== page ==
New lights spark energy savings in biofuel research
In an unassuming greenhouse along Method Road, NC State researchers are developing a new type of Camelina sativa plant that could change the way U.S. military jets are fueled. And thanks to a new collaboration between the research team and NC State’s Energy Management, these promising plants are growing beneath some of the most energy-efficient greenhouse lights in the nation.
Since camelina – which researchers are adapting for use as jet biofuel – only grows in colder climates, the research greenhouse must be cooled to the plant’s optimal growing temperature. With high summer heat and 1,000-watt greenhouse lights that simulated the sun’s rays, that cooling took a lot of energy – and money. Now, new LED lamps light the plants with just 35 percent of the energy consumed by traditional metal halide lamps.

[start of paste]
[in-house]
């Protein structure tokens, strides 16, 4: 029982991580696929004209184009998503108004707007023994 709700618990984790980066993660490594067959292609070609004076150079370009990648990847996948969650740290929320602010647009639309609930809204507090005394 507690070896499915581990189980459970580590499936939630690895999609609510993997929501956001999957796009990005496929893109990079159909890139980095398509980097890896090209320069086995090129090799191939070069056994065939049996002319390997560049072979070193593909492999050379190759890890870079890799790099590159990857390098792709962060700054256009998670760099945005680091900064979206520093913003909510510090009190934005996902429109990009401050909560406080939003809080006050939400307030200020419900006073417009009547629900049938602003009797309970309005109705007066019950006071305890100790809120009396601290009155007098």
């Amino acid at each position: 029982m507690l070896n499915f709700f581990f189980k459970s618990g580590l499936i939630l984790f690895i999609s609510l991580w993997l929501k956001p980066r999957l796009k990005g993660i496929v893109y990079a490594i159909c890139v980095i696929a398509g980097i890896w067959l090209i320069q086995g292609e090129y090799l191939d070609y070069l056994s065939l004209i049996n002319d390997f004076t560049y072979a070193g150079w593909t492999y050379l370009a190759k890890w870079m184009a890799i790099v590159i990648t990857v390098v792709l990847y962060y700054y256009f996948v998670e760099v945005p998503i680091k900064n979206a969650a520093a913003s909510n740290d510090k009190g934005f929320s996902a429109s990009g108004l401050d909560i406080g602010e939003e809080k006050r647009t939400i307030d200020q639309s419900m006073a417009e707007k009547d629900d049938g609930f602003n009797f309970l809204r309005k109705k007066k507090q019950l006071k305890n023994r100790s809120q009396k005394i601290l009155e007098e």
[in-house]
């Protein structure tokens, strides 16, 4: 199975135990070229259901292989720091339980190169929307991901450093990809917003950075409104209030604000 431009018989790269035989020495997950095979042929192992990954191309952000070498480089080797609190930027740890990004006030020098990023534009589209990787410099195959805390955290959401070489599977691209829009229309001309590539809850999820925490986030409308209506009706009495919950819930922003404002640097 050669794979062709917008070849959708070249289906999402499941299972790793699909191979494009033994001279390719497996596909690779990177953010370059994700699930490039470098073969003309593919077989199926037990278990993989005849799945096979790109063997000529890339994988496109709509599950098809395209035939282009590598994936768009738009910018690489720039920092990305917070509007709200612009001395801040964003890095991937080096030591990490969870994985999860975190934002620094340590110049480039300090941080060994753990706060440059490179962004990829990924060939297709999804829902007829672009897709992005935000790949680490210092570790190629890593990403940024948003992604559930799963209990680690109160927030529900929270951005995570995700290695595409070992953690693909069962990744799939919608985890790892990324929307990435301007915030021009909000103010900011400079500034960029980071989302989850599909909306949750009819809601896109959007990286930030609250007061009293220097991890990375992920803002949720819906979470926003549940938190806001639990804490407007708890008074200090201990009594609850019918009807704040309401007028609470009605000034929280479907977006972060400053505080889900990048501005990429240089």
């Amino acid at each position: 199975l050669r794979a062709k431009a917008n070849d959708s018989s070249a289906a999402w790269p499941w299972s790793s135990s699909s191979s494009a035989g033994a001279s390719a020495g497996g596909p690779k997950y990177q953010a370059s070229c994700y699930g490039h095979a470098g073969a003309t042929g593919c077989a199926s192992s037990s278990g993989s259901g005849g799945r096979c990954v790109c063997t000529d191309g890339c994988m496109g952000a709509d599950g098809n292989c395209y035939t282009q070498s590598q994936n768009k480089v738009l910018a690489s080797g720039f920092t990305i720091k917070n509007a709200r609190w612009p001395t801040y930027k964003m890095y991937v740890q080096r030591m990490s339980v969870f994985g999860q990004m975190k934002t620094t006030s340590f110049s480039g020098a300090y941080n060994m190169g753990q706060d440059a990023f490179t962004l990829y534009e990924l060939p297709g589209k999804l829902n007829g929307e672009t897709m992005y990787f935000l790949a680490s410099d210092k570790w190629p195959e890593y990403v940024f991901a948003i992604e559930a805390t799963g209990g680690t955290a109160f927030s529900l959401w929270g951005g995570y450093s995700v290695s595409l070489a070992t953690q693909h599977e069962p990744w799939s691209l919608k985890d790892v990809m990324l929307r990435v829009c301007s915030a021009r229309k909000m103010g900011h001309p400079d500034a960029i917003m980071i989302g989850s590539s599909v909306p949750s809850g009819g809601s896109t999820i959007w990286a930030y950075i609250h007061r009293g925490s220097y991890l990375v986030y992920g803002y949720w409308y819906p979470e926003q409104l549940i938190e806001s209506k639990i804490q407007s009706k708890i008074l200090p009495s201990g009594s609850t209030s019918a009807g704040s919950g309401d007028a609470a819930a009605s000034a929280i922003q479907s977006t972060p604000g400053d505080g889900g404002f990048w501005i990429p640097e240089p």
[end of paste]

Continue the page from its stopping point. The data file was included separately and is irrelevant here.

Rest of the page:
“The old lights were hot – just poured out heat. The new lights are much more efficient and so cool,” said greenhouse technician Jennifer Swift. “It’s a huge reduction in energy and heat.”
Similar to a research-related rebate program done last year with ultra-low temperature freezers on campus, Energy Management funded half of the lights’ cost as an investment in future energy savings. In addition to lower maintenance costs, the new VividGro lamps are expected to reduce annual lighting costs by $1,600 and air conditioning usage by at least 15 percent.
“This project was a win-win for both research and energy consumption on campus,” said energy program coordinator Claudia Powell.
Specially designed to maximize plant growth, the lamps radiate no heat and are optically balanced so each plant in the row receives an equal amount of light.
“The light output is great. The plants love it,” said research project coordinator Maria Rodriguez-Welsh.
This Department of Energy-funded PETRO (Plants Engineered to Replace Oil) project will continue over the next 18 months as plant biologists – led by principle investigator Dr. Heike Sederoff – work to adapt camelina to tolerate the stress of heat and excess light while also producing greater yields necessary to meet demand for jet biofuel. In the future, N.C. farmers may be able to grow this resilient plant “on unused land that’s too dry or too low in nutrients” for food-producing crops, Rodriguez-Welsh said.